Patton Oswalt, Patrick Warburton, Robert Picardo star in Ozarks-made film

Entertainment News

Jeffery Williams was 12 years old when he purchased “Fever Dreams,” an adult-rated comic book that features a 16-page science fiction story he fell in love with.

This week, Williams’ film adaptation of that story, “MEAD” premieres in Ozark. The 105-minute film will be shown at B&B Theatres: Ozark/Nixa 12, located at 620 N. 25th St. in Ozark. The premiere starts Wednesday at 7 p.m., and 52 seats are available. Tickets are available on the theater’s website at

The film features Robert Picardo (The Doctor in “Star Trek: Voyager”), Patton Oswalt (Remy in “Ratatouille” and Spence Olchin in “The King of Queens”) and Patrick Warburton (David Puddy in “Seinfeld,” main role in “The Tick” and Kronk in “The Emperor’s New Groove”).

“Fever Dreams,” released in 1972, includes two stories written by comic book and television writer Jan Strnad. The story that “MEAD” is based on is “To Meet the Faces You Meet” with illustrations from Richard Corben, known for his work in “Heavy Metal” magazine.

“MEAD” stands for “Mobile Extrasensory Autonomous Deceptor” and is the main artificial intelligence character in the comic and movie. Created for “galaxy-wide domination,” MEAD eventually becomes sentient and turns its back on its creator.

“After I read this comic, I said out loud to myself, ‘I’m going to make a movie of this some day,'” Williams recalled.

Six years in the making
Work on “MEAD” began in 2016, when Williams, the film’s executive producer, director, co-writer, editor and animator, pitched the idea to a few colleagues. Williams is the founder and CEO of Parallax Studio. It was through his studio based in Nixa that Williams worked on the film.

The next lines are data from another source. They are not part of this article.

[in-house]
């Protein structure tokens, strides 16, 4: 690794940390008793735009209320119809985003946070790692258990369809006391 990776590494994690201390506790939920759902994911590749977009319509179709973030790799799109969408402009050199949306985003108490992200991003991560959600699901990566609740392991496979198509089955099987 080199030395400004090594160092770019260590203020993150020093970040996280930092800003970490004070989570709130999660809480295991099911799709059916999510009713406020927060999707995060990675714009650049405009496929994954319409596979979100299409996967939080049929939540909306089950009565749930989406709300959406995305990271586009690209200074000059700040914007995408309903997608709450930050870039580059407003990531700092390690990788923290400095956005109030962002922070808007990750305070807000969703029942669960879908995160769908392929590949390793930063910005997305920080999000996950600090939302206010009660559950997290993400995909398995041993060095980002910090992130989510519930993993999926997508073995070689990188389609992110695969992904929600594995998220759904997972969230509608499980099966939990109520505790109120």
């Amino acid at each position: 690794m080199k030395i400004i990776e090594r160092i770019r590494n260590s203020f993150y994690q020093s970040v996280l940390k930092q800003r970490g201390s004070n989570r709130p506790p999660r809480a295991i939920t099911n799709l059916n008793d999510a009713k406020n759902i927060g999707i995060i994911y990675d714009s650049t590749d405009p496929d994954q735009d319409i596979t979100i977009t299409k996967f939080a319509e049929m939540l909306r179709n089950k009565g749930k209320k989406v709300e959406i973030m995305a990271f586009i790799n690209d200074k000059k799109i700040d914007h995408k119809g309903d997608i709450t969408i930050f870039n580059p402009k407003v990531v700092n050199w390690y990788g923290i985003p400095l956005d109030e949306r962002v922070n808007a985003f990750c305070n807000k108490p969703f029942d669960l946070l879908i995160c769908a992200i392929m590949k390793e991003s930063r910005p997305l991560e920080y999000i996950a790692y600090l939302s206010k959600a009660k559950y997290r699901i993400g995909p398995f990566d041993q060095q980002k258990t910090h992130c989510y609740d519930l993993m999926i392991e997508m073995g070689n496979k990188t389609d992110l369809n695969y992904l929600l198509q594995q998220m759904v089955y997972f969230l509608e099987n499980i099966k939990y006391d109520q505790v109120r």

Prior to pre-production, Williams sent a two-minute animation demo of MEAD to Corben, who Williams worked with in the past. Through an email chain, Corben shared the video with Strnad, who was eager to help Williams on the project.

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“I’m blown away by the quality,” Strnad recalled of Williams’ demo.

Over the course of three years, Williams animated the entire film — minus the around 60 live actors — and worked with Strnad to transform the 16-page comic into a 100-plus page screenplay.

Williams guessed about 86% of the film is animated. The actors worked on a full greenscreen set, from the backdrops to furniture.

“In my years on ‘Star Trek’ I often was looking off camera at something that wasn’t real, but I was on a real set,” Picardo said in “Making MEAD,” a documentary about the film. “Now, the set wasn’t real. It was just a lot of green.”

Filming occurred over 18 days in late 2021. At this time, Williams had completed all of the animation, so the cast and crew were able to get a look at the scenes they were acting/working in.

“(Animation) was obviously less expensive than having to build spaceship sets, but it was just a mission I set out for myself from a production standpoint,” Williams said. “I didn’t know it would work. I didn’t know until after we were done (filming) everybody.”

Once production wrapped, editing the film took an additional six months.

“I discovered him when I was a child, he influenced me deeply, probably more deeply than any single influence,” Williams said.

On Dec. 2, 2020, Corben died following heart surgery. He was 80 years old.

“It’s important to me to do him justice, and I know we did,” Williams said. “He told me that from what he had seen before he passed away. He felt like my script stayed true to the comic, even though we had expanded the story.”

For Strnad, “MEAD” is important because it embodies his 50-year-old original story, honors his friend and gives him an opportunity to achieve a long-term goal.

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“I tried for several years to break into the feature film market as a writer … I never could crack it,” Strnad said. “‘MEAD’ is my feature film debut as co-writer with Jeffery, and it happened after I’ve retired, based on a comic story I wrote 50 years ago. ‘MEAD’ just goes to show that you never know what’s going to happen in this crazy business.”

Strnad said he’s seen preliminary cuts of the film and is looking forward to seeing it on the big screen soon.

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